Ethical Implications of Biohacking as Activism: Democratized Health Care, Danger, or What?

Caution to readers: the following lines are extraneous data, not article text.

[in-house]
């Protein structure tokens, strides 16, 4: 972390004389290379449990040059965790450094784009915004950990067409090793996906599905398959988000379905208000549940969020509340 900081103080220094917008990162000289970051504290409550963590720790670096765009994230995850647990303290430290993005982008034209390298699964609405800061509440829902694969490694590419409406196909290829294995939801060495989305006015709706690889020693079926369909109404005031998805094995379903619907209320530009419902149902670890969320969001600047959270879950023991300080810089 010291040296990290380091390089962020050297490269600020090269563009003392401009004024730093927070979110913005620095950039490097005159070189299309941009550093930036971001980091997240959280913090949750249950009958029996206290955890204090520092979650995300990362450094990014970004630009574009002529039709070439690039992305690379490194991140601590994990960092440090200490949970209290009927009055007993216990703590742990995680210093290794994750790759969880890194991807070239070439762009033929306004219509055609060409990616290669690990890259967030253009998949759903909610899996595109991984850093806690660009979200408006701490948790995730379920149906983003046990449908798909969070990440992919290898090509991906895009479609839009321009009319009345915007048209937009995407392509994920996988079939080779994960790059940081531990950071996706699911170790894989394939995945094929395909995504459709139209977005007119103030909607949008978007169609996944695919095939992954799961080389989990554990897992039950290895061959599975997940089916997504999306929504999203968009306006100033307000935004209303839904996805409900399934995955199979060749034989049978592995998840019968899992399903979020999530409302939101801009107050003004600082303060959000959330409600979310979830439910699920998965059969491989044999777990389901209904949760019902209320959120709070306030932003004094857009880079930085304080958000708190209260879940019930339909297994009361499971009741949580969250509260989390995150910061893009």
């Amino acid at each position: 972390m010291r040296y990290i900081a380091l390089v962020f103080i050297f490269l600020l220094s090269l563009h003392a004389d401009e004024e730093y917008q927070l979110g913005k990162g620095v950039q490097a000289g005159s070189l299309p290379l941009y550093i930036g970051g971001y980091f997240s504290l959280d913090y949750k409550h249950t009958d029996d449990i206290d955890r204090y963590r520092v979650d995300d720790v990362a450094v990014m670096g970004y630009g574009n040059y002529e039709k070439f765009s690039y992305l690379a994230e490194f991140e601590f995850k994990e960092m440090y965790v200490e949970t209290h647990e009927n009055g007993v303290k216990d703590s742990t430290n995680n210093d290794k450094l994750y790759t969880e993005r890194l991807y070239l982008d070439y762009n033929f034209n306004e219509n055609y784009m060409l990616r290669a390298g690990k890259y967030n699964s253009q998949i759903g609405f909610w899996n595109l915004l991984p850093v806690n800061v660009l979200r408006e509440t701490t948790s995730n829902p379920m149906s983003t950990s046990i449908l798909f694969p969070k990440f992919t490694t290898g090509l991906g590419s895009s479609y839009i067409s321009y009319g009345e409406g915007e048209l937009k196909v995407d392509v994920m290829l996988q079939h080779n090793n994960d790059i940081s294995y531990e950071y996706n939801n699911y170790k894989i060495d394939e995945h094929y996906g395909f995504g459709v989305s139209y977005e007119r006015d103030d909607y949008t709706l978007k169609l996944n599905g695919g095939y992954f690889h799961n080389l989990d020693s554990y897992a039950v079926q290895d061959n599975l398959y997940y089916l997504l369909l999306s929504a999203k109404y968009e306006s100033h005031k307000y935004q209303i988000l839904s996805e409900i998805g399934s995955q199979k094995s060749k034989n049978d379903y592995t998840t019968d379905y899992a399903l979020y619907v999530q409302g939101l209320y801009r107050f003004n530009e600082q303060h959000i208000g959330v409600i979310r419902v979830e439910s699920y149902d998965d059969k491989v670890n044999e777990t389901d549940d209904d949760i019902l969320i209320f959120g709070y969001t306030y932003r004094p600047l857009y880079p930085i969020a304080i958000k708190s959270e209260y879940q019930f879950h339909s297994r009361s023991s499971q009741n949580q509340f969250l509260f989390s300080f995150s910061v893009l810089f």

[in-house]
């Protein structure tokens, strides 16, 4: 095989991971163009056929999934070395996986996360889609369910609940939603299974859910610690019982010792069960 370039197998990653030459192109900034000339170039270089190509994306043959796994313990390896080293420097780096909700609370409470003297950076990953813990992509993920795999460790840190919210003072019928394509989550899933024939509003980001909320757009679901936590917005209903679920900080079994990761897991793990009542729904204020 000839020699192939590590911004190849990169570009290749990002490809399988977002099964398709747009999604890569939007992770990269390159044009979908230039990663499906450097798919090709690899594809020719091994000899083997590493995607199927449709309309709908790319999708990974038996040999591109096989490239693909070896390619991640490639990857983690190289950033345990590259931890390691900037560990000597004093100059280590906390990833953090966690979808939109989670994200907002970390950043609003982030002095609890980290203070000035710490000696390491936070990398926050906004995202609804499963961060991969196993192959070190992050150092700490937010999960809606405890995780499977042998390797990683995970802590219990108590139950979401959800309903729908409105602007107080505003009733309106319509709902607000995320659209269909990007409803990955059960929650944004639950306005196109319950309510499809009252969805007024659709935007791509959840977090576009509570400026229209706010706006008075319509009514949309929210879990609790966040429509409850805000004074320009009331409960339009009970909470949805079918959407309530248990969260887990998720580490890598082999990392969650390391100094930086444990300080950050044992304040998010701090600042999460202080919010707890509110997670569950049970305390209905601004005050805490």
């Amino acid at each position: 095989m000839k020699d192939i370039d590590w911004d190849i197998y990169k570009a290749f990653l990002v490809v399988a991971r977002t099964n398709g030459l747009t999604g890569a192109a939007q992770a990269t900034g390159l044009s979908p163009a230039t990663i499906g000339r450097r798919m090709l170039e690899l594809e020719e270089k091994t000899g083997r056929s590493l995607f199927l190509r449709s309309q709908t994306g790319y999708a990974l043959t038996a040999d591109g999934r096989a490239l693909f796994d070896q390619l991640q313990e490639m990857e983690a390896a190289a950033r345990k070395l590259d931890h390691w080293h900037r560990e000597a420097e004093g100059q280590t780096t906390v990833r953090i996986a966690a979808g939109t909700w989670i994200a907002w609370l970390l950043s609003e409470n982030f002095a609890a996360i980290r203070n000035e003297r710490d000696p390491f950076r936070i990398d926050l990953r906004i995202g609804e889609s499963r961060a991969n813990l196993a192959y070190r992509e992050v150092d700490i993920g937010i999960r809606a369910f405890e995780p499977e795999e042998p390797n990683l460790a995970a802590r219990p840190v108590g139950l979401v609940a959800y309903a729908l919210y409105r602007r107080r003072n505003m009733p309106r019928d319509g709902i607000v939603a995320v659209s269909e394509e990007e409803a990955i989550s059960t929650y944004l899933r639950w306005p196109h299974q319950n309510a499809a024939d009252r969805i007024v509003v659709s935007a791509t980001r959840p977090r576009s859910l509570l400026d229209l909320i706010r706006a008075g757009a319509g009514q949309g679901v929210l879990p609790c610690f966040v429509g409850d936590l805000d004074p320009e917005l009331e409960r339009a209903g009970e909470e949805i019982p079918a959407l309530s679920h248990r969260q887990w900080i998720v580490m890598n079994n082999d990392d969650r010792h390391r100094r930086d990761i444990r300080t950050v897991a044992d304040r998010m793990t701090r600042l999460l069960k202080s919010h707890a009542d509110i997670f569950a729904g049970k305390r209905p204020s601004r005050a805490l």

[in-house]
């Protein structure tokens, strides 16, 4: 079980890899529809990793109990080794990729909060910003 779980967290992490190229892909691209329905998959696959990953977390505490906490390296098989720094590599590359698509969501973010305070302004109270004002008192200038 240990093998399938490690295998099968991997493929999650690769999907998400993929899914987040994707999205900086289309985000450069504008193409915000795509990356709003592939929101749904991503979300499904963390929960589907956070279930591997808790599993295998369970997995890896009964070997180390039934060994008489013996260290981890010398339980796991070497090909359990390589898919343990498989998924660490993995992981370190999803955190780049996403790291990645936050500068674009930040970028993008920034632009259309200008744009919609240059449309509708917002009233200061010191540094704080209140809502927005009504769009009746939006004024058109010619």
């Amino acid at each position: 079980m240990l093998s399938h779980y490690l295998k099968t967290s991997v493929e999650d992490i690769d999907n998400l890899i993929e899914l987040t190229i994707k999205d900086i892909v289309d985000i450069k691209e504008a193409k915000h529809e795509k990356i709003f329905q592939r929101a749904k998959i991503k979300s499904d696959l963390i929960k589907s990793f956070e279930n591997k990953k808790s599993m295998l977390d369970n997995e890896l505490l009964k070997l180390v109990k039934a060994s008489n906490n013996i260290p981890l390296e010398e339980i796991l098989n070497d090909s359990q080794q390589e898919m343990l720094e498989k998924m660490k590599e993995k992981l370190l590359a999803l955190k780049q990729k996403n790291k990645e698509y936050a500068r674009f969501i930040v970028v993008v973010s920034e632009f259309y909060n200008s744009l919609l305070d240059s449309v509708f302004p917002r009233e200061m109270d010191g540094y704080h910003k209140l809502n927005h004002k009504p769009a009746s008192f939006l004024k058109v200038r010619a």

Biohacking refers to optimizing one’s body through modifying biology. In the 20th century, do-it-yourself (DIY) biology emerged as a type of biohacking involving biotechnology. Current high-healthcare costs promote DIY biology insulin and EpiPens as ways to challenge norms in healthcare, thus serving as forms of activism. Biohacked insulin is part of the #WeAreNotWaiting movement to support improved treatment of Type 1 diabetes, whereas biohacked EpiPens allow people to make lifesaving autoinjectors at low costs. Social media acts as a catalyst and aids in the spread of insulin and EpiPen biohacking as activism. In 1979, Principles of Biomedical Ethics by Beauchamp and Childress proposed four principles that continue to guide decision-making in clinical medicine: beneficence, nonmaleficence, autonomy, and justice. This paper applies these principles to explore whether the benefits of performing DIY biology outweigh the potential health risks. Examining biohacking with a biomedical ethics frame, as outlined by Beauchamp and Childress, reveals that biohacking acts as a response to current issues but cannot serve as a solution in its current form. However, biohacking can grant patients more power in their relationship with the healthcare system, therefore lessening the dominance of formal institutions. Out of the four principles, autonomy applies most differently when regarding biohacking than traditional medicine. Accordingly, a model of ethics for biohacking, such as of Beauchamp and Childress’ with the autonomy altered to acknowledge the additional implications of biohacking, should be developed in the future.
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